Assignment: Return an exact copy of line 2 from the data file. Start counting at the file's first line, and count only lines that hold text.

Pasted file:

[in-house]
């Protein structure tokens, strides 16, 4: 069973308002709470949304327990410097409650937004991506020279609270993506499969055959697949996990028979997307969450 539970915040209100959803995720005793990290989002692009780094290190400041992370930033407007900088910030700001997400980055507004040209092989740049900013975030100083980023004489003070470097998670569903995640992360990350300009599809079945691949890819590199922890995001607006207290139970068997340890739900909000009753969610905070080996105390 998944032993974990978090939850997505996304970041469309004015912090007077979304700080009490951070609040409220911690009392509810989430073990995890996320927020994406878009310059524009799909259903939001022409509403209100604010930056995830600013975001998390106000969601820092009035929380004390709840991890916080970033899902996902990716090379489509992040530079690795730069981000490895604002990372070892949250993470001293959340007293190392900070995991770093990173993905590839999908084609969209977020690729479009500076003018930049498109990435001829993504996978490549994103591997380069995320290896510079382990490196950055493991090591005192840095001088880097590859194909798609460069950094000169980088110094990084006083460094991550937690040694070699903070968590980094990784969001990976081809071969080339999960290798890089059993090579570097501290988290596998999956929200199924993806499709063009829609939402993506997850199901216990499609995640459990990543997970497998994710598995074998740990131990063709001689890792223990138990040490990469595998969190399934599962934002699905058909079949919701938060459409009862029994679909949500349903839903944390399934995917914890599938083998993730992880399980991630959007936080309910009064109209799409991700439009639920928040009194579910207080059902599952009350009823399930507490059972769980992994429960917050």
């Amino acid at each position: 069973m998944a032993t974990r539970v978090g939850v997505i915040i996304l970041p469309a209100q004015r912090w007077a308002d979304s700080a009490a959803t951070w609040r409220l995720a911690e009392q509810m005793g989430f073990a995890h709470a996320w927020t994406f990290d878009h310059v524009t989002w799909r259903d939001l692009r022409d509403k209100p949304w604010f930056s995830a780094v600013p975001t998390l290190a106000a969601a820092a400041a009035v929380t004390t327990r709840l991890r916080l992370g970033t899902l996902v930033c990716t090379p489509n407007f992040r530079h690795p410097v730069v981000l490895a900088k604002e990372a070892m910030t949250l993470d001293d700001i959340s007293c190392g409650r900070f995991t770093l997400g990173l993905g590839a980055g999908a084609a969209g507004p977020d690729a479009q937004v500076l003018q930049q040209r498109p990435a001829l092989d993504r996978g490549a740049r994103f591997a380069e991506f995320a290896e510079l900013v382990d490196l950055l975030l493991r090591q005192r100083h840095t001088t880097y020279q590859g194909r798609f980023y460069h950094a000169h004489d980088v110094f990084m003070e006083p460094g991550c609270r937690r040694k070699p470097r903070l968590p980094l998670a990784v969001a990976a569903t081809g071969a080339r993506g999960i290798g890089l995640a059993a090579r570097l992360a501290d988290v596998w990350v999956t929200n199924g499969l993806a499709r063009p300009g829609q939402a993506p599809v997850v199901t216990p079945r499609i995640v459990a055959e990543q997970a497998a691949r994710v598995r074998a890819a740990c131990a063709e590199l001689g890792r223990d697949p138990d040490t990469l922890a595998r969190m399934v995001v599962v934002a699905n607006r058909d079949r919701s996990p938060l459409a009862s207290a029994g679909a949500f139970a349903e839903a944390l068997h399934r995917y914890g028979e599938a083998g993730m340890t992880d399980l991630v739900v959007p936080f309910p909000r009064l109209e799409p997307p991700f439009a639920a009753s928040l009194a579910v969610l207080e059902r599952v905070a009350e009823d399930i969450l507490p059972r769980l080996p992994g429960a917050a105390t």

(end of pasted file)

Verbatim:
């Protein structure tokens, strides 16, 4: 069973308002709470949304327990410097409650937004991506020279609270993506499969055959697949996990028979997307969450 539970915040209100959803995720005793990290989002692009780094290190400041992370930033407007900088910030700001997400980055507004040209092989740049900013975030100083980023004489003070470097998670569903995640992360990350300009599809079945691949890819590199922890995001607006207290139970068997340890739900909000009753969610905070080996105390 998944032993974990978090939850997505996304970041469309004015912090007077979304700080009490951070609040409220911690009392509810989430073990995890996320927020994406878009310059524009799909259903939001022409509403209100604010930056995830600013975001998390106000969601820092009035929380004390709840991890916080970033899902996902990716090379489509992040530079690795730069981000490895604002990372070892949250993470001293959340007293190392900070995991770093990173993905590839999908084609969209977020690729479009500076003018930049498109990435001829993504996978490549994103591997380069995320290896510079382990490196950055493991090591005192840095001088880097590859194909798609460069950094000169980088110094990084006083460094991550937690040694070699903070968590980094990784969001990976081809071969080339999960290798890089059993090579570097501290988290596998999956929200199924993806499709063009829609939402993506997850199901216990499609995640459990990543997970497998994710598995074998740990131990063709001689890792223990138990040490990469595998969190399934599962934002699905058909079949919701938060459409009862029994679909949500349903839903944390399934995917914890599938083998993730992880399980991630959007936080309910009064109209799409991700439009639920928040009194579910207080059902599952009350009823399930507490059972769980992994429960917050």